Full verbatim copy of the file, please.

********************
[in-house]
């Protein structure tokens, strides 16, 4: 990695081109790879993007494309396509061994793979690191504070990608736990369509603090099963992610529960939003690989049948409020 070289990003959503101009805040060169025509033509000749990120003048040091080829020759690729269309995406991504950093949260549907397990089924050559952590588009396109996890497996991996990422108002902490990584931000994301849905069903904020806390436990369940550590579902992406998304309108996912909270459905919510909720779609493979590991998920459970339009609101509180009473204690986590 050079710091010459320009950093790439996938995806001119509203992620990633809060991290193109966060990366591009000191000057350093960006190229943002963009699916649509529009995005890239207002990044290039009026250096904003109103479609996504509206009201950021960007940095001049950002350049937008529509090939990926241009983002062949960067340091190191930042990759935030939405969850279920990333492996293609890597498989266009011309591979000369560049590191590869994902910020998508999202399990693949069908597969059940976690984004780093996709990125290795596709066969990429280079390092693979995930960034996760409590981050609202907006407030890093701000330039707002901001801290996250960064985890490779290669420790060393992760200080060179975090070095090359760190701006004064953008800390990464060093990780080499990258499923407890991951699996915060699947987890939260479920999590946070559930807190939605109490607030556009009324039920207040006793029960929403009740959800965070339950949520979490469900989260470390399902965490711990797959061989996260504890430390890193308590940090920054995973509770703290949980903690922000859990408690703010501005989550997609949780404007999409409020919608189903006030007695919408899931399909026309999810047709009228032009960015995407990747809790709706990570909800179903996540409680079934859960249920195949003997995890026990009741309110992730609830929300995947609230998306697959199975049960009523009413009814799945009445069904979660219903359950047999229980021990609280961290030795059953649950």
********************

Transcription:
[in-house]
């Protein structure tokens, strides 16, 4: 990695081109790879993007494309396509061994793979690191504070990608736990369509603090099963992610529960939003690989049948409020 070289990003959503101009805040060169025509033509000749990120003048040091080829020759690729269309995406991504950093949260549907397990089924050559952590588009396109996890497996991996990422108002902490990584931000994301849905069903904020806390436990369940550590579902992406998304309108996912909270459905919510909720779609493979590991998920459970339009609101509180009473204690986590 050079710091010459320009950093790439996938995806001119509203992620990633809060991290193109966060990366591009000191000057350093960006190229943002963009699916649509529009995005890239207002990044290039009026250096904003109103479609996504509206009201950021960007940095001049950002350049937008529509090939990926241009983002062949960067340091190191930042990759935030939405969850279920990333492996293609890597498989266009011309591979000369560049590191590869994902910020998508999202399990693949069908597969059940976690984004780093996709990125290795596709066969990429280079390092693979995930960034996760409590981050609202907006407030890093701000330039707002901001801290996250960064985890490779290669420790060393992760200080060179975090070095090359760190701006004064953008800390990464060093990780080499990258499923407890991951699996915060699947987890939260479920999590946070559930807190939605109490607030556009009324039920207040006793029960929403009740959800965070339950949520979490469900989260470390399902965490711990797959061989996260504890430390890193308590940090920054995973509770703290949980903690922000859990408690703010501005989550997609949780404007999409409020919608189903006030007695919408899931399909026309999810047709009228032009960015995407990747809790709706990570909800179903996540409680079934859960249920195949003997995890026990009741309110992730609830929300995947609230998306697959199975049960009523009413009814799945009445069904979660219903359950047999229980021990609280961290030795059953649950």